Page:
Red and Grey

Forums Hunting Red and Grey

  • Views : 565
  • Link

    gamyrick
    Participant
    Member

    I often hear our cousins across-the-pond express their concerns about grey squirrels and how they contribute to deforestation, the predation and resulting decline of woodland birds and of red squirrels. My Dad lives in New Hampshire and during a recent visit I noticed that among the grey squirrels were red squirrels. I also noticed that the 2 red squirrels dominated his yard. They chattered incessantly and ran off the grey squirrels when they ventured too close. I did some checking and there is no closed season or limit on red squirrels in New Hampshire or Maine. It seems that their numbers are growing faster than the grey squirrel. I can assure all those across-the-pond that Maine and New Hampshire have lots of forest, woodland birds and red squirrels. You should take-heart, if red and grey can live together and thrive in New England, they can do the same in England.  

    http://news.bbc.co.uk/earth/hi/earth_news/newsid_8448000/8448807.stm
     

    Link

    Monkyshine
    Participant
    Member

    Wish you would not upset those cousins of ours, I like watching them shoot those squirrels on you tube. Those grey creatures are terrible.

    Link

    18.13
    Participant
    Member

    I think I watch a documentary a while back that showed the gray squirrels in England had been imported from the U.S. and were a invasive species. They are a lot bigger than their red squirrels and dominate them.  

    Link

    ashes5
    Participant
    Member

    I sure enjoy a crockpot of squirrels mushroom soup and rice

    Link

    plinker
    Participant
    Member

    “Monkyshine”Wish you would not upset those cousins of ours, I like watching them shoot those squirrels on you tube. Those grey creatures are terrible.

    
That’s some funny stuff.

    Link

    plinker
    Participant
    Member

    “ashes5”I sure enjoy a crockpot of squirrels mushroom soup and rice

    
It is totally ok to share the recipe. :  )

    Link

    MarkUK
    Participant
    Member

    I’m really upset….

    …not really.  American reds are a different species to our native european red squirrels.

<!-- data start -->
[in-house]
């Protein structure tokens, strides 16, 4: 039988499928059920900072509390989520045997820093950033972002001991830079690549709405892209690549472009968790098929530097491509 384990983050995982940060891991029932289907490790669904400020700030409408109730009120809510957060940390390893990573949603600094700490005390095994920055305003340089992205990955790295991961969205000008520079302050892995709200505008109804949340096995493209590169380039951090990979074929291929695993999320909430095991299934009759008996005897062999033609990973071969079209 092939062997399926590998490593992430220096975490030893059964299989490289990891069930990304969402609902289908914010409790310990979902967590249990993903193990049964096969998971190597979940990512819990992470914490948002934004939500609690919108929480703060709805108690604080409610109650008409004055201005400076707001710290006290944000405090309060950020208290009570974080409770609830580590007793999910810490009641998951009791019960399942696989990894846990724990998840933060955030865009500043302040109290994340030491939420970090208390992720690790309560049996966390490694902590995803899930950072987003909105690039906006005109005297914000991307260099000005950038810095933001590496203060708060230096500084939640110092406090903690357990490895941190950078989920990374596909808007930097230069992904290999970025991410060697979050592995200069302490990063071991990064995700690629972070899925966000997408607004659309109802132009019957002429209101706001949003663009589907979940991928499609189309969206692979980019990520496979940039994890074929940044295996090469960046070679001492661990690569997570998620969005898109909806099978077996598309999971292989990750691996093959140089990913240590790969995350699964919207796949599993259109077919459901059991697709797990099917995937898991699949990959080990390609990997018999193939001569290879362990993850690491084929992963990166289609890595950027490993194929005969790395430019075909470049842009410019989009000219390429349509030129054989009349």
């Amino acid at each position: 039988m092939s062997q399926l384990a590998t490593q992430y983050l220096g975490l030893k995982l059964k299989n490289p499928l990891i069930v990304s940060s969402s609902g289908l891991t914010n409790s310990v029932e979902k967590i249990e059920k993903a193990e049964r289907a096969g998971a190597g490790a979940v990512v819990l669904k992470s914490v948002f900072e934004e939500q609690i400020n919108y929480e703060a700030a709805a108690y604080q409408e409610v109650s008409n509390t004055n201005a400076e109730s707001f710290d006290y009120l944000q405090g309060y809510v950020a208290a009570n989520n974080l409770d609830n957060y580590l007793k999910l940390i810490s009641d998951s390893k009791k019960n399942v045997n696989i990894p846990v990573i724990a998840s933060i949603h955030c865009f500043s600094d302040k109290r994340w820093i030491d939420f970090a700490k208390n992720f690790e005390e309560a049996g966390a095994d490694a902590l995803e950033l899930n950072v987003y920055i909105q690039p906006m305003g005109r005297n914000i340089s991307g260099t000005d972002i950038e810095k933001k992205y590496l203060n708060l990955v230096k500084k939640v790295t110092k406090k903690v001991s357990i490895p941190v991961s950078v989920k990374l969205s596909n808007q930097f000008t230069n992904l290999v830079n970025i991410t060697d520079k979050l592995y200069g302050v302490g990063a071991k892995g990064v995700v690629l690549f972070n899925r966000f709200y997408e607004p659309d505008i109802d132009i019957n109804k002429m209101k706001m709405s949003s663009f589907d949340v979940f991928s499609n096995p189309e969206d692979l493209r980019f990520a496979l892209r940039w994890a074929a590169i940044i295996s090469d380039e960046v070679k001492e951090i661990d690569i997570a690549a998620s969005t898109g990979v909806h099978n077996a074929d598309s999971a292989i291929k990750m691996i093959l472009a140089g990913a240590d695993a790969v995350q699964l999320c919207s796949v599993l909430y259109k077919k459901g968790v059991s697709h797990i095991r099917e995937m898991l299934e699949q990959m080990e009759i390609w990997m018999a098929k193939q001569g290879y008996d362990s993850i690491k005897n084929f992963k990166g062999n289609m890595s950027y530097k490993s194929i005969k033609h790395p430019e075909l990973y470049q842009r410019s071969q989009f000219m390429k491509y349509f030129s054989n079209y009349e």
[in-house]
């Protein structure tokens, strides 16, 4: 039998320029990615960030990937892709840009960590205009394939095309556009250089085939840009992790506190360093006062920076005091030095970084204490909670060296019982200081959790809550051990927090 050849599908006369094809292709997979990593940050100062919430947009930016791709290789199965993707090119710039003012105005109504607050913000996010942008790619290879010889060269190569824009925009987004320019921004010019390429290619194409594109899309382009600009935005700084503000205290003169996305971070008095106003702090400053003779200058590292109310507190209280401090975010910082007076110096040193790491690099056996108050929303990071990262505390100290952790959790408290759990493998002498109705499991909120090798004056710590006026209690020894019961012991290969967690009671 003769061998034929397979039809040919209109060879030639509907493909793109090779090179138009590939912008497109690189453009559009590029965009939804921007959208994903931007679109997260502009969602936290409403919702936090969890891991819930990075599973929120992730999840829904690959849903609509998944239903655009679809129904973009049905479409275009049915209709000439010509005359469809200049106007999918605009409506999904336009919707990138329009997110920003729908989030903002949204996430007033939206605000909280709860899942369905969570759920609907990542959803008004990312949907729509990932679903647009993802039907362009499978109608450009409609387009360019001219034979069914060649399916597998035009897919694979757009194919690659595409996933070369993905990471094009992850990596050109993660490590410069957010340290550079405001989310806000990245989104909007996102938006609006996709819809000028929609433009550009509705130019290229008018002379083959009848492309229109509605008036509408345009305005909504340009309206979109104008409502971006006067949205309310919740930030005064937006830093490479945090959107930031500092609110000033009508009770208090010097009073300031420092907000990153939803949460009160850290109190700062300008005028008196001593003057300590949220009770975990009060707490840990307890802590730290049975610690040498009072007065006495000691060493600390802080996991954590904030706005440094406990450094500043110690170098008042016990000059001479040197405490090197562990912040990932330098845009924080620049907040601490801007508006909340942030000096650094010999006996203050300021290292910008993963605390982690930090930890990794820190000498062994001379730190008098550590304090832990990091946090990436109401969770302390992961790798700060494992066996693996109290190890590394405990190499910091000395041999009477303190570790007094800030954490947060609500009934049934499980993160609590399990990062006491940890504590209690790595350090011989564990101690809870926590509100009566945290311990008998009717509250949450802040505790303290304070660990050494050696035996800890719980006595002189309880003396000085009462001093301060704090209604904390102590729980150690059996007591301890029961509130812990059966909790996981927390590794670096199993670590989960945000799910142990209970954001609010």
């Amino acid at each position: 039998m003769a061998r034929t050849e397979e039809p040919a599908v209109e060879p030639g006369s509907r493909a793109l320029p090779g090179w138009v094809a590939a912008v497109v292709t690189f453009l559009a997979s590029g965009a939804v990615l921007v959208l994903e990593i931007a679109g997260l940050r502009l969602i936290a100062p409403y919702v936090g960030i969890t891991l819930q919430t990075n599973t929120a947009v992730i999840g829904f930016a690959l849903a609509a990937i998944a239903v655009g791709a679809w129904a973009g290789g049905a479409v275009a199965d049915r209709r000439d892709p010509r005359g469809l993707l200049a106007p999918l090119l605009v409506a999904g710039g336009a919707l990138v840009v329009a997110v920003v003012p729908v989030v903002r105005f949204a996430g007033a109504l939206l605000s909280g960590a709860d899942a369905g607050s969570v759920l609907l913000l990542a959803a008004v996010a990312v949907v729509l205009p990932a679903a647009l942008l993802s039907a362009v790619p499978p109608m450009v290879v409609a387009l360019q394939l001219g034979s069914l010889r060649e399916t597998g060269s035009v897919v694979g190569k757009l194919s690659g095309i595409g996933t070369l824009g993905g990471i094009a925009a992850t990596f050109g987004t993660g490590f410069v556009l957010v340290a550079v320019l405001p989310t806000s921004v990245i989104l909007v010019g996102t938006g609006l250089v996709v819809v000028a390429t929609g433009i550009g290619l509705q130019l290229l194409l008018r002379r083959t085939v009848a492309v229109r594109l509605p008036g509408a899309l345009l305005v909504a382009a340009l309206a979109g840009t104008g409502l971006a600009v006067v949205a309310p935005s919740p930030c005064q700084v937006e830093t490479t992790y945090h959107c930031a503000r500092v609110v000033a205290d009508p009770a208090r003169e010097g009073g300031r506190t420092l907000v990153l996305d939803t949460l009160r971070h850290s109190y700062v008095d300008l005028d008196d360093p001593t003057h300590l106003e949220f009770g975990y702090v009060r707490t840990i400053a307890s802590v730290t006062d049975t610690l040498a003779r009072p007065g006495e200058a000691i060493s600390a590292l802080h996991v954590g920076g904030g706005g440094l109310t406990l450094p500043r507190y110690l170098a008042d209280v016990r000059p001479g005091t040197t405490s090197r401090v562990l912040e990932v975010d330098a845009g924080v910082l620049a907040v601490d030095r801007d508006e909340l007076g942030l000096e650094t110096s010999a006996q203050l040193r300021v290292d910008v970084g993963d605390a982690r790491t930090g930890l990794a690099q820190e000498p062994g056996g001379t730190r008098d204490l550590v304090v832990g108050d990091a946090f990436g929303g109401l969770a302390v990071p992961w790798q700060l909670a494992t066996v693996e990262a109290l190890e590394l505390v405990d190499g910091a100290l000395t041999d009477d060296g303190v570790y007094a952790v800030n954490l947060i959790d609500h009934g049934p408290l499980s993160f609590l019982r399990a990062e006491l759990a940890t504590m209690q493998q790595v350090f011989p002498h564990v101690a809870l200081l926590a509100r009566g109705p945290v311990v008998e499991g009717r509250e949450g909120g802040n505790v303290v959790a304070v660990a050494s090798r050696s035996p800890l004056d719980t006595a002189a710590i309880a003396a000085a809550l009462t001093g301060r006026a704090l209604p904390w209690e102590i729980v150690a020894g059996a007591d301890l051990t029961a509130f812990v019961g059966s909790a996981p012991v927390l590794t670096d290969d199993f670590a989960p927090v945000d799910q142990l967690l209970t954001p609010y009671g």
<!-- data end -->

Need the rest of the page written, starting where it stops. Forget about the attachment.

The american grey squirrels are a bit bigger and carry squirrel pox to which our reds have no immunity. There are only a few pockets of reds left.

    Last week a grey erroneously decided to sit by my backstop in my garden, just as I finished zeroing my .177 HW100TK (in a carbine bullpup stock, it’s now a beauty).

    Link

    Nutcracker
    Participant
    Member

    We have Red squirrels, usually see them in the pines.  The old timers around here when I was a kid called them “fairy diddles” , something like that. They would tell you to kill em any time you seen them , as they would bite the testicles off male gray squirrels. Not sure this is true, but I have seen Gray squirrels running from those little red devils.  Now the red squirrels I am talking about are much smaller than a Gray  & not to be confused with the big reddish colored fox squirrel.

    Link

    gamyrick
    Participant
    Member

    We need to send the “Brits” some of our Reds. They may be small but they’re fierce. I have a video showing a Red taking on 3 Greys and he kicks butt. 

    Link

    unionrdr
    Participant
    Member

    You’re right about the old timer’s. Pop told me the same thing. They’re about half the size of a red or a hair smaller & were indeed called ” Fairy Diddles”.  Dang lil suckers are quick as chain blue lightenin’! And I have seen them chasing grays & reds up trees to bit them in the HELLO & chasing them off! Pop always told me to kill’em when spotted. They are quite rare though. Their color is more of a sable red to me? But dang, those lil devils are fast!

Viewing 10 posts - 1 through 10 (of 10 total)

You must be logged in to reply to this topic.